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Norma Small-Warren interview, 2021-08-03

 Item
Identifier: dcpl_dcohc036_04.wav

Scope and Contents

From the Collection:

D.C. Oral History Collaborative (DCOHC) is a citywide initiative to train community members in oral history skills, fund new and ongoing oral history projects, connect volunteers with oral history projects, and publicize existing oral history collections. DCOHC is a project of DC Public Library, HumanitiesDC, and the Historical Society of Washington, D.C. This collection contains oral history interviews, transcripts, and indexes produced by DCOHC grantees.

Dates

  • Creation: 2021-08-03

Creator

Biographical / Historical

Small-Warren immigrated from Panama to Washington, D.C. to study for her PhD at Howard University. After graduation she was hired as Professor of Planetary Sciences and still teaches at Howard today. She married, had two children and five grandchildren, and has been the Director of GUFOLPAWA for 45 years. Her mother, Olga Small, started the group in the early days of the DC Latino Festival when it took place in Adams Morgan. Small-Warren has been active in many local community groups and taken her folkloric dance group to perform in many other states. She recruits and trains young people to learn the diverse Panamanian dances. She leads her group in presentations at schools and venues throughout the metropolitan region.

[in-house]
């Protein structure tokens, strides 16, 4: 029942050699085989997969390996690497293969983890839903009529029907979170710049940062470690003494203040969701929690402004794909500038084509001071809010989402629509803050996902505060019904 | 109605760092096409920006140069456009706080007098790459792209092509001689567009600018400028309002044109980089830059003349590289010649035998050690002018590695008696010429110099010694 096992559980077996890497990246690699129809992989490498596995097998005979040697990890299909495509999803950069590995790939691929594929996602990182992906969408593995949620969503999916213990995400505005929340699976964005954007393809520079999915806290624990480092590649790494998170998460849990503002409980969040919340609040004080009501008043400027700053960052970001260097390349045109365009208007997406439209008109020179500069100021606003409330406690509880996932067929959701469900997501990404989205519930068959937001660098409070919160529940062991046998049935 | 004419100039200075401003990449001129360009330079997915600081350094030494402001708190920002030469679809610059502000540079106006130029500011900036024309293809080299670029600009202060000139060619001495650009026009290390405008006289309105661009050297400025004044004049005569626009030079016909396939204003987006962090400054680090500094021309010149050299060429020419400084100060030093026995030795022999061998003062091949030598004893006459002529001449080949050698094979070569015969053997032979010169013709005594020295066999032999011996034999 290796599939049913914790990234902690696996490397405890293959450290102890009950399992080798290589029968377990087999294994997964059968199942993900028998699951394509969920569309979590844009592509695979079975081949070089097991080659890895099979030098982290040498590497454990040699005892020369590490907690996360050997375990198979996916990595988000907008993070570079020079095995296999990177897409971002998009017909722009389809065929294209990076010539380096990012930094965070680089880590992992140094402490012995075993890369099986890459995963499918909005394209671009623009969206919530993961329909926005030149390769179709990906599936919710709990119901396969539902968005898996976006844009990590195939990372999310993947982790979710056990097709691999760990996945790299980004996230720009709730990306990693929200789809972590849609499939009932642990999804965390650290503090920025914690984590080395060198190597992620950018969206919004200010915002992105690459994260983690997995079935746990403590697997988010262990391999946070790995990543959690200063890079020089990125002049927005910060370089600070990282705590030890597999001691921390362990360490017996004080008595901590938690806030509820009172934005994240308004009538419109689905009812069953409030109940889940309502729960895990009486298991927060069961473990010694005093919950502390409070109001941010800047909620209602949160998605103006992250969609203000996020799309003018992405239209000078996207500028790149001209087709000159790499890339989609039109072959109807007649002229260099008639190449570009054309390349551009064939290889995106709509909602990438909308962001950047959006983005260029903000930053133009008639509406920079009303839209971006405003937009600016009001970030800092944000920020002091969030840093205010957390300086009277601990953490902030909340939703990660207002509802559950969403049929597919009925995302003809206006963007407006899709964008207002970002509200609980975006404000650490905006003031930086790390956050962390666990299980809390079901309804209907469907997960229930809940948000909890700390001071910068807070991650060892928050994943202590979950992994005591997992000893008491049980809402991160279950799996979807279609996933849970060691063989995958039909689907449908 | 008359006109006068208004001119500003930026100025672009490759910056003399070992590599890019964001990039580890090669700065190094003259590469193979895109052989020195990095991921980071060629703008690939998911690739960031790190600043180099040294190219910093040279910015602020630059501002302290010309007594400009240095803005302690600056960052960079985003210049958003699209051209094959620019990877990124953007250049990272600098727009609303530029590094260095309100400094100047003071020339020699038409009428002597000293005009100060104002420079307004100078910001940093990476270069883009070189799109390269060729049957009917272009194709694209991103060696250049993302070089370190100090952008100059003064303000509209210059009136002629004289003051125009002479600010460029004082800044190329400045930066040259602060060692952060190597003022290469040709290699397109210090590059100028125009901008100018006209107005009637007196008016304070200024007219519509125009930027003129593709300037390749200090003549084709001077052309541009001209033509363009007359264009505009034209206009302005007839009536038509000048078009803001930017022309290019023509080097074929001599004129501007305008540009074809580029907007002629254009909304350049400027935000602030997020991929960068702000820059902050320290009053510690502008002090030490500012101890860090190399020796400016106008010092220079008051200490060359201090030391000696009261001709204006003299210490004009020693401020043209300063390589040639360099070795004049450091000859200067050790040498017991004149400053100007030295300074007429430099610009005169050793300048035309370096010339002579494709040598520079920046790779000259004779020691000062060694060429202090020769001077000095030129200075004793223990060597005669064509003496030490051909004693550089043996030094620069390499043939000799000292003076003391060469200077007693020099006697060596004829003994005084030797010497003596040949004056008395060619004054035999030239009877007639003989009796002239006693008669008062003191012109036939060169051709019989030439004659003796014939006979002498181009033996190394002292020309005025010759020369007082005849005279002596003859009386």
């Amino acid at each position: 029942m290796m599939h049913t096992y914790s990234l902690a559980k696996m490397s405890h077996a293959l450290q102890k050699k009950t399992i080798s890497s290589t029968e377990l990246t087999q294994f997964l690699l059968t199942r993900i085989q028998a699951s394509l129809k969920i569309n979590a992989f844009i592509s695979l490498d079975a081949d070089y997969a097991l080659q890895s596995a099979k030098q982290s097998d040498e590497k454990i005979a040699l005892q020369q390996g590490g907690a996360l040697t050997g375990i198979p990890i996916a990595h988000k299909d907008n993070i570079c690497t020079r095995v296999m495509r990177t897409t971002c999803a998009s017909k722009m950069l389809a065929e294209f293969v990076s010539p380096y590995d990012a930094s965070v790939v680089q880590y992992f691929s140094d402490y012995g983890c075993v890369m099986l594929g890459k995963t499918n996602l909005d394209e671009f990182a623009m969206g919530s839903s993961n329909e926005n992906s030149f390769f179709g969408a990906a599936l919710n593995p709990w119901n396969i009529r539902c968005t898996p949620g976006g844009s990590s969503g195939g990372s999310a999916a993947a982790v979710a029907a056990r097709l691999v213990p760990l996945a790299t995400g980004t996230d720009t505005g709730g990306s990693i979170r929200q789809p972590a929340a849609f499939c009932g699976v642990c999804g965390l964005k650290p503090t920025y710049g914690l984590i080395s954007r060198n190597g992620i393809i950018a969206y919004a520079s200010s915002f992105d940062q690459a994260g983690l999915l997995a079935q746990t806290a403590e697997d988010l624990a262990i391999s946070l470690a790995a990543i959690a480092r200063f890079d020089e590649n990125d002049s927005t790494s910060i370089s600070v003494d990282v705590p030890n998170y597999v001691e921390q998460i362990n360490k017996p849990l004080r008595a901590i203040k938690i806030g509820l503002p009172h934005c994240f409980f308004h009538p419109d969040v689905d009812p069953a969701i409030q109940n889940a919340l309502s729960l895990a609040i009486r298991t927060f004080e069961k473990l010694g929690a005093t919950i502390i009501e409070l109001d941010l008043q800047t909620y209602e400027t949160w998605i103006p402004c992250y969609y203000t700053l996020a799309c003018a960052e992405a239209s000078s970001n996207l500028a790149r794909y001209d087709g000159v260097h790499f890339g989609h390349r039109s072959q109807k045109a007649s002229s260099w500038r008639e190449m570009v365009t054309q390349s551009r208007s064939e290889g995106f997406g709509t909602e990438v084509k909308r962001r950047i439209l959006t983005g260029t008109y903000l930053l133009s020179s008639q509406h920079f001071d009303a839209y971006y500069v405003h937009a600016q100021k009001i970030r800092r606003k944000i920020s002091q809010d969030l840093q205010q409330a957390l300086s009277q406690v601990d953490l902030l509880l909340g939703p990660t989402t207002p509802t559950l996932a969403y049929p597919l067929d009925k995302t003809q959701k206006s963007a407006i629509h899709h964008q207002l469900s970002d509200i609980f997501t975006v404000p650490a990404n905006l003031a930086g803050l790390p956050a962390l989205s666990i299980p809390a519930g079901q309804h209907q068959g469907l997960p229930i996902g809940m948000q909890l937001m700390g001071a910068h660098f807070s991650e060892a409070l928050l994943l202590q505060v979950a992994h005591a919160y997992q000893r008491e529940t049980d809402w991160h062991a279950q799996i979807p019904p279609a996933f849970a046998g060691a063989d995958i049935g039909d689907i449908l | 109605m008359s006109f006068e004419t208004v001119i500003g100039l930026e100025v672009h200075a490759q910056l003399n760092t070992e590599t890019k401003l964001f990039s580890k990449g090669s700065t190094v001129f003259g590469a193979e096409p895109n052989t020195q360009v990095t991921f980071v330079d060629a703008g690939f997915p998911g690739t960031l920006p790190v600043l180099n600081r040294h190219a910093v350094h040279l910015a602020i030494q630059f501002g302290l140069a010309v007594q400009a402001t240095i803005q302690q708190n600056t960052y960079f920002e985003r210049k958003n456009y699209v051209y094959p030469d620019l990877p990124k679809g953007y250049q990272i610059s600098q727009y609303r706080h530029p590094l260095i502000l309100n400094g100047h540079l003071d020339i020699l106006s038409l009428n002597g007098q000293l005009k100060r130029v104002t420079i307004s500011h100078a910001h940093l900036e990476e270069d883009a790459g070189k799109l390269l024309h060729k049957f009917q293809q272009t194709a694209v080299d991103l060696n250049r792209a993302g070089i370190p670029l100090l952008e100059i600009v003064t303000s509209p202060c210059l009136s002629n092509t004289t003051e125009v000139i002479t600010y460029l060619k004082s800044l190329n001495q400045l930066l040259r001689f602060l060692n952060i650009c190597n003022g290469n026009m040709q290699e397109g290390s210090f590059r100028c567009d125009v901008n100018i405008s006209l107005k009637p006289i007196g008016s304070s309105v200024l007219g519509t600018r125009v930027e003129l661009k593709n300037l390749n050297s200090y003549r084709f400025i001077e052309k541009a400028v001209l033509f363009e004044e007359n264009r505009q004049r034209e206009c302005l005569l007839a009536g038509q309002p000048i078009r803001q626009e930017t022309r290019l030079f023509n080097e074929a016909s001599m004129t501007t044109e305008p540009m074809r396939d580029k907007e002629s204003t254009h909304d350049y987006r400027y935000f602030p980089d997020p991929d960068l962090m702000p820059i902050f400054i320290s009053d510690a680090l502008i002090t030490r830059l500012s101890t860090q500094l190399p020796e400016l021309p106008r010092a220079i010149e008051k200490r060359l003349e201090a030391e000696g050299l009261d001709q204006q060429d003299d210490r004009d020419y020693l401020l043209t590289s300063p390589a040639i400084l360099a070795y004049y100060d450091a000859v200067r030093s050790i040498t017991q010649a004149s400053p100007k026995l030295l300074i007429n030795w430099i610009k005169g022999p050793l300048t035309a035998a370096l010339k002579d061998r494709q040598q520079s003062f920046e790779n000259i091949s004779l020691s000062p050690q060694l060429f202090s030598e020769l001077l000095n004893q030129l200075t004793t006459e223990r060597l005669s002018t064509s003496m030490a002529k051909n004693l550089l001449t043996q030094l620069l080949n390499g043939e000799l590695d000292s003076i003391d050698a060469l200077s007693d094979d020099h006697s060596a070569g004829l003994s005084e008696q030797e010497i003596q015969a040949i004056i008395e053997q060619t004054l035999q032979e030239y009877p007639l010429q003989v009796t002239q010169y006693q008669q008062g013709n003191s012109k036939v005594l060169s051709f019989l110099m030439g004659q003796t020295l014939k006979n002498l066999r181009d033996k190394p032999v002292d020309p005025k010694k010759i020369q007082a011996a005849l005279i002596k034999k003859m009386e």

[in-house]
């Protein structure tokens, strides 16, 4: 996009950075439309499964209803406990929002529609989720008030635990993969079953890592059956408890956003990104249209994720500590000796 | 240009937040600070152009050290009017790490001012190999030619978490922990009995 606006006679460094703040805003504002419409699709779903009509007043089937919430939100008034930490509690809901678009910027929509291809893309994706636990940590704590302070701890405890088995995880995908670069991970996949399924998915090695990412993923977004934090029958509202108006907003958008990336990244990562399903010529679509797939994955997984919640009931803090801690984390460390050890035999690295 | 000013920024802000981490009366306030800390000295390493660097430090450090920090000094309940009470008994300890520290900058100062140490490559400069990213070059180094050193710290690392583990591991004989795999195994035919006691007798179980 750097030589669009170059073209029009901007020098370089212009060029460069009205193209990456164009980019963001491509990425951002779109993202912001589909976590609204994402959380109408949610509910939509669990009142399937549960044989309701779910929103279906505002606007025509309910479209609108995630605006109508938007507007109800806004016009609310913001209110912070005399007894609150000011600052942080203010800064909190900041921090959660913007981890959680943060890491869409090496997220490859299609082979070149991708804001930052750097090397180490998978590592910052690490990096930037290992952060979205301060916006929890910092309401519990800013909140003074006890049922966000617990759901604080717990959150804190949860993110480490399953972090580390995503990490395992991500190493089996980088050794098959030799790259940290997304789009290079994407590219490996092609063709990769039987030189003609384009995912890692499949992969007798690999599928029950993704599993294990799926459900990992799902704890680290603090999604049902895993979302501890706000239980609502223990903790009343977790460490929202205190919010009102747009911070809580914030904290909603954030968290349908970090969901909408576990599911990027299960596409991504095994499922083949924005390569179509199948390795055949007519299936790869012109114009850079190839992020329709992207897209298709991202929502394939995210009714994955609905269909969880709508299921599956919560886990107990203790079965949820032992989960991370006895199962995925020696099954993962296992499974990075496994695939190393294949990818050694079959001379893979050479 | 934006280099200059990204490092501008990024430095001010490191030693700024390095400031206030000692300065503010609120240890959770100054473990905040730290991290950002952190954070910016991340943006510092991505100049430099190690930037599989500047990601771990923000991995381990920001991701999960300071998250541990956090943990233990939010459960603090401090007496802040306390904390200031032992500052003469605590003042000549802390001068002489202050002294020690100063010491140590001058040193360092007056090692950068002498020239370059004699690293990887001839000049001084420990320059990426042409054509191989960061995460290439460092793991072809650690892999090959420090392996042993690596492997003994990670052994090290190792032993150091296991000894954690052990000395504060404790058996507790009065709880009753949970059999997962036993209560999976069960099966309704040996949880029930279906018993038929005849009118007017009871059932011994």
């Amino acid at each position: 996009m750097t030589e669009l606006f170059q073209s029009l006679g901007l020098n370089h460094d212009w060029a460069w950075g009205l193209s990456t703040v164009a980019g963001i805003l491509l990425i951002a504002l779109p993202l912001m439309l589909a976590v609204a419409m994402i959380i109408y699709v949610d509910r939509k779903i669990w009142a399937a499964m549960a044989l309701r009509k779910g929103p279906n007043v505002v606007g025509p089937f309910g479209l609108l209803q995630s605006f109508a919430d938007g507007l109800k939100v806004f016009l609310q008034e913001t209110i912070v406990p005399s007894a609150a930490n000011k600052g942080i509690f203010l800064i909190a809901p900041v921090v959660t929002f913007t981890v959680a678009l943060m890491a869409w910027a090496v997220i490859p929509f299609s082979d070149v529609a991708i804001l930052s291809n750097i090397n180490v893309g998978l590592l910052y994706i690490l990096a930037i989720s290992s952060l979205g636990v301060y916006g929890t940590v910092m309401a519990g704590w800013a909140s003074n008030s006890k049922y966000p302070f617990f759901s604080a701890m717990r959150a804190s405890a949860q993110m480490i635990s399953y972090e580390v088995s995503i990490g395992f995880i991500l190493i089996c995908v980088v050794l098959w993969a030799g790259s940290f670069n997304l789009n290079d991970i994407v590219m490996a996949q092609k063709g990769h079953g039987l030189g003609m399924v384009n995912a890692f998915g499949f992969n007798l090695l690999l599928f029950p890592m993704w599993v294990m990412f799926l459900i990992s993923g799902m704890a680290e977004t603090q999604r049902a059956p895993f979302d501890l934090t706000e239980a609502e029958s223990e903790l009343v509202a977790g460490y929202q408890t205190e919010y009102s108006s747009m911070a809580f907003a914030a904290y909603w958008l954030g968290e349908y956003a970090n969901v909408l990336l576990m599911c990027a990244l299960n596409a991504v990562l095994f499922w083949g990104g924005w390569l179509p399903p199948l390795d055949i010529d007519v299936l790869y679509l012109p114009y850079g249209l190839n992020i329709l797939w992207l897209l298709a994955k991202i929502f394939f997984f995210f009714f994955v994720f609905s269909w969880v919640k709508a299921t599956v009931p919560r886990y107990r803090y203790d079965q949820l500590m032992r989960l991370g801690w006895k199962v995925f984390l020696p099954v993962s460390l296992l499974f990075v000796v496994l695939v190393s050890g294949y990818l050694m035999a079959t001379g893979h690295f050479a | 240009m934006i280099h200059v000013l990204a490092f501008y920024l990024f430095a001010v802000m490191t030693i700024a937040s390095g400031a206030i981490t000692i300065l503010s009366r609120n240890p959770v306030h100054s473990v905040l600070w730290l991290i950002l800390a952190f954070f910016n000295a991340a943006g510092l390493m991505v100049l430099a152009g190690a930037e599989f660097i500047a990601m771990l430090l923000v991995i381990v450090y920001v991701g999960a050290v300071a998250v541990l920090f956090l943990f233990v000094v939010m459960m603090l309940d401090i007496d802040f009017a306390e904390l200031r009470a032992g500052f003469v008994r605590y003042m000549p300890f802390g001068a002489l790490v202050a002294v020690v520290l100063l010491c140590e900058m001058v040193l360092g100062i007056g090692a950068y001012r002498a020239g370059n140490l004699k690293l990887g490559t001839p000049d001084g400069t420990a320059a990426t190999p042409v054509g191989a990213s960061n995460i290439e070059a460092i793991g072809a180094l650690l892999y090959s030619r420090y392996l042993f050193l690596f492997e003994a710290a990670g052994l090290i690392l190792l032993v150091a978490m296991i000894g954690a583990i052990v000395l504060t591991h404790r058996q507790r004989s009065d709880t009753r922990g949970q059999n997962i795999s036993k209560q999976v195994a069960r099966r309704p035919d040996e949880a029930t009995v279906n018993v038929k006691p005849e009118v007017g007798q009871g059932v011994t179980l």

Extent

From the Collection: 855 Gigabytes

Language of Materials

English

Abstract

Audio interview of Norma Small-Warren. She describes how her mother, Olga Small, started the Panamanian folkloric group, and how it grew when the Festival moved to the Mall in 1989. Small-Warren reflects on how the Festival brought Latinos together with the common goal of presenting the dances and music from the various Latin American countries. She believes that the Festival outgrew its space on Columbia Road and that exposure on Constitution Avenue and the Mall was the way to expand the Festival and reflect the growth of the Latino community. Small-Warren describes how the goal was to entertain Latinos, but also to expose the broader American public to the dances, customs, and food of Latin America and the Caribbean.

Repository Details

Part of the The People's Archive, Martin Luther King, Jr. Memorial Library Repository

Contact:
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